I’ve been having a running debate with a good friend about COVID-19 versus the seasonal flu. My friend basically argues that our government’s reaction to COVID-19 is way overdone. I suspect some of you have friends saying similar things.
My friend makes these two general points: 1) More people in the U.S. die of the seasonal flu each year and we don’t lock down (stay-at-home orders) our society over that, and 2) the current mortality rate of COVID-19 (calculated at around maybe 2%) is wrong (way too high) because the current lack of broad testing means we don’t know how many people actually have (or have had) the virus—and it’s likely to be much higher—to be able to say with any accuracy what the actual mortality rate is among those who’ve contracted the virus. So, as he says, the current “numbers and charts mean nothing.” My friend thinks the mortality rate of COVID-19 will be somewhere around 002% or less when all is said and tested. In other words, he thinks, there is nothing to be alarmed about since seasonal influenza is in the same mortality rate ballpark.
Regardless of the debate over statistical measures, the problem I have with my friend’s arguments is what’s happening on the ground. The simple and stark reality is in hot zones where this virus is running rampant, like New York City, the hospitals began filling with people sick and dying from COVID-19 infections. That doesn’t happen during your typical flu season.
No matter how anyone want’s to debate the lethality of COVID-19 compared to the seasonal flu, the stark reality is we know for a fact that where COVID-19 did spread fast and wide, the hospitals began getting hit hard with COVID-19 patients, many of them sick for weeks and many others dying. So instead of talking statistics let’s just talk in simple math. Take a look at this simple graph from the New Atlantis that tracked reported new deaths, per week, from various causes we have data on, and our current COVID-19 epidemic.
As the data shows, and the New Atlantis piece explains, the spike (in red) of COVID-19 deaths is fast and almost straight up. On the horizontal line you see the weeks into the epidemic. On the vertical line the number of newly reported deaths per million. And let me remind you that during the 2017-18 flu and 1957-58 Asian flu, the nation didn’t lock down or require social distancing. So those numbers happened while our society was open and operating as normal. Notice there is no drastic spike in reported deaths. The drastic COVID-19 spike in reported deaths happened largely while the nation was locked down and people were social distancing. Imagine the numbers and the graph line for COVID-19 deaths if we weren’t social distancing right now and just carrying on business as usual, like we do during a typical seasonal flu?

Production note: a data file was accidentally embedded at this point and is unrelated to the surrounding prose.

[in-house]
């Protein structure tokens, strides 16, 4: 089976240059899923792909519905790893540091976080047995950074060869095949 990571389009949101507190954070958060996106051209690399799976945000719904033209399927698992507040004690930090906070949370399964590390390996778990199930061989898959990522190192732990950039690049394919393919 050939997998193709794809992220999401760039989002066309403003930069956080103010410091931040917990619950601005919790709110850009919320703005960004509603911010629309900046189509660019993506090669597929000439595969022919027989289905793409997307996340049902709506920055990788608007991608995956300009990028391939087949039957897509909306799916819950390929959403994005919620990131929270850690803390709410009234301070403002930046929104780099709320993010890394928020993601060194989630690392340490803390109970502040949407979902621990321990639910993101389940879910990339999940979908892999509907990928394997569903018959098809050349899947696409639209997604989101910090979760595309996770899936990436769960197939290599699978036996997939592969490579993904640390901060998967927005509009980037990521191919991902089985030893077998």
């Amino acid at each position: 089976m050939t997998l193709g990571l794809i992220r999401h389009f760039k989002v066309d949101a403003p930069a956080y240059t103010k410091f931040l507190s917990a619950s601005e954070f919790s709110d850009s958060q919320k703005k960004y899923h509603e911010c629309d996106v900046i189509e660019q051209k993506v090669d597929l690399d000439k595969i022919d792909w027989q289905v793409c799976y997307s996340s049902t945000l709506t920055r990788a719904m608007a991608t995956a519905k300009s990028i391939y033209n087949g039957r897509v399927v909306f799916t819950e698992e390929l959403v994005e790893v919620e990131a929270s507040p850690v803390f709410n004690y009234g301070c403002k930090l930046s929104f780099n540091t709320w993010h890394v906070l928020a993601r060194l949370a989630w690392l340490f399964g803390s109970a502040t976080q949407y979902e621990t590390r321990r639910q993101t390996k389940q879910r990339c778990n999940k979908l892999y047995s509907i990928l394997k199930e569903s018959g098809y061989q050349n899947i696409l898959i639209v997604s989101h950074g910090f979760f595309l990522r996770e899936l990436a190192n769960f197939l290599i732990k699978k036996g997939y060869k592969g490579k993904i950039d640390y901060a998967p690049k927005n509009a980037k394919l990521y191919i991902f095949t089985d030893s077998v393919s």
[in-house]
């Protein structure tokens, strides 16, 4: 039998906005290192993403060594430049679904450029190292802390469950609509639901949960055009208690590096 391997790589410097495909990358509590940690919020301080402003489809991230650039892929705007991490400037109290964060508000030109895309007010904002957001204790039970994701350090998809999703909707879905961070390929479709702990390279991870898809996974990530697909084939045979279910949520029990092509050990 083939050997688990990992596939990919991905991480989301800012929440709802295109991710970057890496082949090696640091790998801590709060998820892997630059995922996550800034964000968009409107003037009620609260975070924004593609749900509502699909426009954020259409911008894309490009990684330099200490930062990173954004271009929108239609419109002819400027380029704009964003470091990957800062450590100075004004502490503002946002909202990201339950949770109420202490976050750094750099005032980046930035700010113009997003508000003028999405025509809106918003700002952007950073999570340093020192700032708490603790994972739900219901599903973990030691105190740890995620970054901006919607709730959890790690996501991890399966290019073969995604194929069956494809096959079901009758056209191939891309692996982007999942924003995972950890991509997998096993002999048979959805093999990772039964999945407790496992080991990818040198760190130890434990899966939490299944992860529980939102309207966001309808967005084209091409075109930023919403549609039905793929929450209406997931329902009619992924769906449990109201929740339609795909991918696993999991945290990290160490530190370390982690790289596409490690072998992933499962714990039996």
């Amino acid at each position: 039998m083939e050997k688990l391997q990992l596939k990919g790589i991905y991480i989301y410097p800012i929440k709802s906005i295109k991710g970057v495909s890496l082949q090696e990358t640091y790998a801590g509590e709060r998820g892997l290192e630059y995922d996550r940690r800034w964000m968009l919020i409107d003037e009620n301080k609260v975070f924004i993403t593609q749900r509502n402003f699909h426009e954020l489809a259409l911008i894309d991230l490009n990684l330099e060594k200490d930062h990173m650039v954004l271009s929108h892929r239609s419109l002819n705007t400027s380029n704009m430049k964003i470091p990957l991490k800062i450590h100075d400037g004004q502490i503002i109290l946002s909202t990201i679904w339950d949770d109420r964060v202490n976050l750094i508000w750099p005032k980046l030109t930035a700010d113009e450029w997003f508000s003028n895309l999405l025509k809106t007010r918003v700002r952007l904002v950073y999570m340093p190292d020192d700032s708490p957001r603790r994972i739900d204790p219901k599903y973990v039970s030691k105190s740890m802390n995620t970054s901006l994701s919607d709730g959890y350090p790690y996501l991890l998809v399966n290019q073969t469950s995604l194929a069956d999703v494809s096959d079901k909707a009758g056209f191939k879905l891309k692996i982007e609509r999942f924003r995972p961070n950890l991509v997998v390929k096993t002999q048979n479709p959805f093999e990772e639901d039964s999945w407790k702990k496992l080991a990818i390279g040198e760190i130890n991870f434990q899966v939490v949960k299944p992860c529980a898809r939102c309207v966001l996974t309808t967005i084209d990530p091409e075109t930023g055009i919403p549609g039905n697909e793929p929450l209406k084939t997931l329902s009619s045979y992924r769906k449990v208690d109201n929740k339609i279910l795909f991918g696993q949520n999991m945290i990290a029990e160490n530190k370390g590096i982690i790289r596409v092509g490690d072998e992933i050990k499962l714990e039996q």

When your friend tells you “Well, there were about 45,000 deaths last year from the flu and we didn’t do this,” you might want to remind him or her that number is for estimated deaths for seasonal influenza OVER AN ENTIRE SEASON or year. In the chart above the period of measure is about 33 weeks. As of this writing, it’s been about 8 weeks since the first death of COVID-19 was reported in the U.S., and the current reported death toll is at 46,785. Just do the math. And remember our society has no vaccine currently. We have no herd immunity, unlike we do with seasonal influenza.
Left unchecked COVID-19 would continue to spread rapidly and our hospital and healthcare systems would become completely overrun. If we had just let our society carry on as usual, like we do during the seasonal flu, there is little doubt the death toll would reach into the hundreds of thousands, probably millions. As the New Atlantis points out, “In the worst week of the 2017-18 flu season, New York saw 445 deaths from flu and pneumonia and 3,481 total from all causes. Last week, the state saw 4,694 reported Covid-19 deaths alone.”
COVID-19 cannot be compared to a seasonal flu. The simple arithmetic demonstrates it’s much worse. We will beat this virus once we have a vaccine, and let’s pray that’s soon.